Costa Rica North America

11 Helpful Tips for Visiting Manuel Antonio National Park

June 4, 2019
11 Tips for Visiting Manuel Antonio National Park in Costa Rica

Everywhere we went in Costa Rica, I was on the lookout for sloths. But it wasn’t until we visited Manuel Antonio National Park that we actually saw them. Manuel Antonio is the smallest national park in Costa Rica, but one of the most biodiverse parks in the country.  

Along with both two and three-toed sloths, there are three different types of monkeys, iguanas, and coatis. There are over 100 mammal species and 184 different species of birds. Birds are always tricky to spot, but if you’re lucky you might see the fiery-billed aracari toucan or the magnificent frigatebird. 

Manuel Antonio National Park also has beautiful beaches, so a trip to the park easily deserves a full day. For everything you need to know before you go, check out these tips for visiting Manuel Antonio National Park in Costa Rica! 

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11 Tips for Visiting Manuel Antonio National Park in Costa Rica | #costarica #travel #manuelantonio

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1 The best time to visit isn’t necessarily dry season 

Precipitation averages drop to almost zero and prices soar during Costa Rica’s dry season, which typically runs from December through April. While it’s great to be able to count on sunny days, it’s also busier, more expensive, and can be really hot during the dry season.  

We’re big fans of traveling during shoulder season and found early May to be a great time to visit the park. Manuel Antonio National Park has highs in the 80s year-round, but the average temperature starts to drop a few degrees in May, and it feels a bit cooler with the rain. While the forecast kept threatening rain during our day at Manuel Antonio National Park, which enjoyed a perfectly warm and sunny beach day. That said, the next day it did start pouring rain at about 3 pm in the afternoon. We just made sure to get up early and fit in everything we could before the rain hit! 

Playa Espadilla right outside of Manuel Antonio National Park in Costa Rica

2 Stay near the Park at Si Como No Resort & Wildlife Refuge 

We stayed just a few minutes from the park at the Si Como No Resort & Wildlife Refuge. It was not only incredibly convenient, but the spacious rooms had the best views of the ocean. Si Como No Resort is perfectly nestled into the hillside overlooking Espadilla beach and surrounded by lush vegetation.  No matter where we were at the resort – on our balcony, at breakfast, or just hanging out on the deck by the pool, the views were incredible!

The Si Como No Resort's spacious rooms, right by Manuel Antonio National Park
Stay at the Si Como No Resort in Manuel Antonio

The property is located down the street from the entrance at Manual Antonio National Park and they offer free shuttles both to the park and Espadilla beach. Using the shuttles means you don’t have to worry about parking and it’s easy to get to the park early.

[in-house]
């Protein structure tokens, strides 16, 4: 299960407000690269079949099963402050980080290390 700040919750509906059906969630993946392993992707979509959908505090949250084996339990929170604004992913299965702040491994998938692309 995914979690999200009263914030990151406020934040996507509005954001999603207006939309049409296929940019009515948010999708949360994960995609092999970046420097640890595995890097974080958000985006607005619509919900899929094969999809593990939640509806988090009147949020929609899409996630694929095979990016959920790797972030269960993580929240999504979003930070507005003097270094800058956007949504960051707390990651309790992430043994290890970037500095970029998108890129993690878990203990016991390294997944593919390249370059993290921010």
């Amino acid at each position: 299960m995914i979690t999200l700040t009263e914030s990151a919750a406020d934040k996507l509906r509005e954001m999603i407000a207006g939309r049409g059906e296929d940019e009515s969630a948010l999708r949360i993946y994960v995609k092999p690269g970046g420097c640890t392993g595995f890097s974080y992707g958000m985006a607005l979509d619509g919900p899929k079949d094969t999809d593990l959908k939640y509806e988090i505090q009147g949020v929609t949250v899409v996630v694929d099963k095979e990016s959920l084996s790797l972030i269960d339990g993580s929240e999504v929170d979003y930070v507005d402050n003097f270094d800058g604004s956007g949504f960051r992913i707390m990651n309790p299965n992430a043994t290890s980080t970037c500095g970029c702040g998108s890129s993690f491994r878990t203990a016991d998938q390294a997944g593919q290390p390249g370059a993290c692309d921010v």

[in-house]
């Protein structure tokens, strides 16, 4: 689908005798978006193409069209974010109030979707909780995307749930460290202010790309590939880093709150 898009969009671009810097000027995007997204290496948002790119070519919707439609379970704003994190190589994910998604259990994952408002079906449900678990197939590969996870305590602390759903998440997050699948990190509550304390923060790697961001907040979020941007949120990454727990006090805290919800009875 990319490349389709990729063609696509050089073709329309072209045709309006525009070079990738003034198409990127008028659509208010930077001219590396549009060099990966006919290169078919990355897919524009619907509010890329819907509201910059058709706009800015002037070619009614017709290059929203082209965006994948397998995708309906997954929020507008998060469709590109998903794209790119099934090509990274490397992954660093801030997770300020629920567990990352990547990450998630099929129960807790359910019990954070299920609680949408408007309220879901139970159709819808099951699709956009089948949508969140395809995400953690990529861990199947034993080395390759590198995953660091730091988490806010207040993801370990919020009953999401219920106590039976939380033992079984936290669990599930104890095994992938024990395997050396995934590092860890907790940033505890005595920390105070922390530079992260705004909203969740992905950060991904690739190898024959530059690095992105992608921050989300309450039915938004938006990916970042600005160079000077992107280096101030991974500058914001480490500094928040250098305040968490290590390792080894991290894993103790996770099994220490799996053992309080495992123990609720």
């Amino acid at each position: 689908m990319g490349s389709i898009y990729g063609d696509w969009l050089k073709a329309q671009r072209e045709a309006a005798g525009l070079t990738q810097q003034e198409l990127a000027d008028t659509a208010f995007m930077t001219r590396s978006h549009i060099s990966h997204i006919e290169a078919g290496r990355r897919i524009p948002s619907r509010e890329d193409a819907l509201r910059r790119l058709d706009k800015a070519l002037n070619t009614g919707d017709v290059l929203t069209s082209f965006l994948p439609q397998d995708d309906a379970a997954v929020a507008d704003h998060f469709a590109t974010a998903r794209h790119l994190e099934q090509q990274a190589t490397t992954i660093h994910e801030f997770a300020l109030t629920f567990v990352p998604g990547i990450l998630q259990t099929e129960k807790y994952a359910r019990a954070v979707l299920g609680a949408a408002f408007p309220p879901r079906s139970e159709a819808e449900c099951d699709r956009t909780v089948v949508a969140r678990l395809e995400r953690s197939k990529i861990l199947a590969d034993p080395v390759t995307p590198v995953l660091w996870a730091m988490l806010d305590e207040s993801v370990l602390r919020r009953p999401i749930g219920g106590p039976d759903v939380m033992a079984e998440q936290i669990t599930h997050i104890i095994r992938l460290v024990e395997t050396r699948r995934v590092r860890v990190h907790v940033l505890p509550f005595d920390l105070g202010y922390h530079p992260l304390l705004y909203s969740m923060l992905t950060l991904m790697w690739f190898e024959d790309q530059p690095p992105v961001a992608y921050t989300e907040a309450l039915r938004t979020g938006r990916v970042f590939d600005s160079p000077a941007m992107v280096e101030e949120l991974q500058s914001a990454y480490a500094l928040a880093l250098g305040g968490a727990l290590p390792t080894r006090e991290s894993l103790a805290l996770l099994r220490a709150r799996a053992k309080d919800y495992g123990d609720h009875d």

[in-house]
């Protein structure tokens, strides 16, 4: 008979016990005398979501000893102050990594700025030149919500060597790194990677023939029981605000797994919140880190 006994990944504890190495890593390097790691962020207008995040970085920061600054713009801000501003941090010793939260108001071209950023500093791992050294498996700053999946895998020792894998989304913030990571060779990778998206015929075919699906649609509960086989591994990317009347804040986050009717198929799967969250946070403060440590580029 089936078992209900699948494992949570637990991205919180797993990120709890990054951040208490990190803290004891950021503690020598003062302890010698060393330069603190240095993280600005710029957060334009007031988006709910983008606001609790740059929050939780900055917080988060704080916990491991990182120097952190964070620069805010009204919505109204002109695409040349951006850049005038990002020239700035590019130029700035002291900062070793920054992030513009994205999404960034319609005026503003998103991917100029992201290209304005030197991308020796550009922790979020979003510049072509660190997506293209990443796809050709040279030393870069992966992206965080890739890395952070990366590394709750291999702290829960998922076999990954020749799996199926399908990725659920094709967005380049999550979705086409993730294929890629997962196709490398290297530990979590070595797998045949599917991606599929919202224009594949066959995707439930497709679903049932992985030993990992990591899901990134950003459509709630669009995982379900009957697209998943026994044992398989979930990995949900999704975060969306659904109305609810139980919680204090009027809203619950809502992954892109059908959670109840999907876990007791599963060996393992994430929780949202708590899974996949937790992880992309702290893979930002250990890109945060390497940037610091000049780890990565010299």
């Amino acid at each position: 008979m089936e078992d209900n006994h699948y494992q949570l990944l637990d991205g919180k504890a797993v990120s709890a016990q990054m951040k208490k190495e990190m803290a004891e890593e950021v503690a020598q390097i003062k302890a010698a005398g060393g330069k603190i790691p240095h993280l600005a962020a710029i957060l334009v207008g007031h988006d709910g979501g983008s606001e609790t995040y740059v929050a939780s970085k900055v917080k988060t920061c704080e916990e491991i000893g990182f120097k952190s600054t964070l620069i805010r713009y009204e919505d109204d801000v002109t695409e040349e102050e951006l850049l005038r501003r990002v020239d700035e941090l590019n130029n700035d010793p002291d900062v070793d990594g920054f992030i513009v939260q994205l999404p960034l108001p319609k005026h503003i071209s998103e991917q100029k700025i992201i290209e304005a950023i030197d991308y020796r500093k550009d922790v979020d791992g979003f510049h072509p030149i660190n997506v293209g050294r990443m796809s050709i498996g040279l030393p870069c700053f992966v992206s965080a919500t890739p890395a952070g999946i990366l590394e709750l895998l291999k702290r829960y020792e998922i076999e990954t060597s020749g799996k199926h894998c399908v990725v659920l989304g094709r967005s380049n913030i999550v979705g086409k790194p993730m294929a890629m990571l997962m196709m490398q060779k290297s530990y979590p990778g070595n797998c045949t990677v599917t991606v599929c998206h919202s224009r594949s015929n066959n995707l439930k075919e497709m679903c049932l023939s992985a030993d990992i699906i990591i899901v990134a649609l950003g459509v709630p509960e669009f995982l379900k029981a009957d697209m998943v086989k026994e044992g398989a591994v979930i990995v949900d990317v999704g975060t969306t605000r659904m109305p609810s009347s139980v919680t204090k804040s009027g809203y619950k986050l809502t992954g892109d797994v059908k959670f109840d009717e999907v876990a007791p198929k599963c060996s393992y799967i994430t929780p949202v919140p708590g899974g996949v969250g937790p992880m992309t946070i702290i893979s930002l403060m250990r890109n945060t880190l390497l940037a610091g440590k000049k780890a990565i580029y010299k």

We played in the family pool that has a fun slide, but they have an adults only pool as well. 

The hotel also includes a wildlife refuge where you can book both night and day tours. We were hoping to do the night tour since so many animals are nocturnal, but unfortunately, the pouring rain on our last night put an end to those plans. You can book a tour here, and check for prices and availability for Si Como No Resort.

Lush grounds at Si Como No Resort
The Family pool at the Si Como No Resort near Manuel Antonio

Amazing views from the deck at Si Como No Resort

Breakfast views at Si Como No Resort

Get to Manuel Antonio National Park early 

When we were reading up on Manuel Antonio National Park, we saw that the park limits the number of daily visitors, so entry is not guaranteed. Entrance is limited to 600 people on weekdays and 800 on the weekends. This can be an issue during the busier dry season, with people lining up at 6:00 am to secure a spot when the park opens at 7:00 am. We arrived around 8:30 am in early May and had no problem getting into the park. However, it is still a good idea to get there early to walk the trails before it gets too hot out. Plus, a lot of animals are more active in the mornings. 

Opening hours are from 7 am to 4 pm every day of the year except for Mondays, including all holidays. The weeks surrounding Christmas, New Years and Easter are typically some of the busiest times for the park, so make sure to get there extra early in order to get in.

Manuel Antonio National Park in Costa Rica

Bring cash to purchase your tickets 

Entrance is $16 per person and they accept cash only. Children under 12 are free of admission. Buy the tickets at the Coopealizana booth, which is one block north of the park entrance. I was surprised at how many places in Costa Rica defaulted to using USD. We noticed that it’s a pretty favorably exchange rate, sometimes even better than paying in the local currency of colones.

There are two lines, so split up and have someone hop into both 

There is a line to purchase your tickets and a line to enter Manuel Antonio National Park. If you do get there during a busier time and are traveling with one or more people, have one person in your group get in line to buy the tickets, and then another to save your spot in the entrance line. That way you won’t be at the very end of the entrance line after you’ve waited to buy the tickets. 

Book a guide if you want help finding harder to spot animals in the park 

Many of the animals and birds in Manuel Antonio are adept at keeping themselves camouflaged, so hiring a guide will help you see what’s hiding in all of the trees. Monkeys are easy to spot on your own (they can get pretty rowdy), but a guide will help you find birds, snakes, and insects. Your guide will not only point out the animals and tell you about them, but most carry high tech telescopes, so you can get a closer look at those sloths that like to hang out in the highest branches of the trees!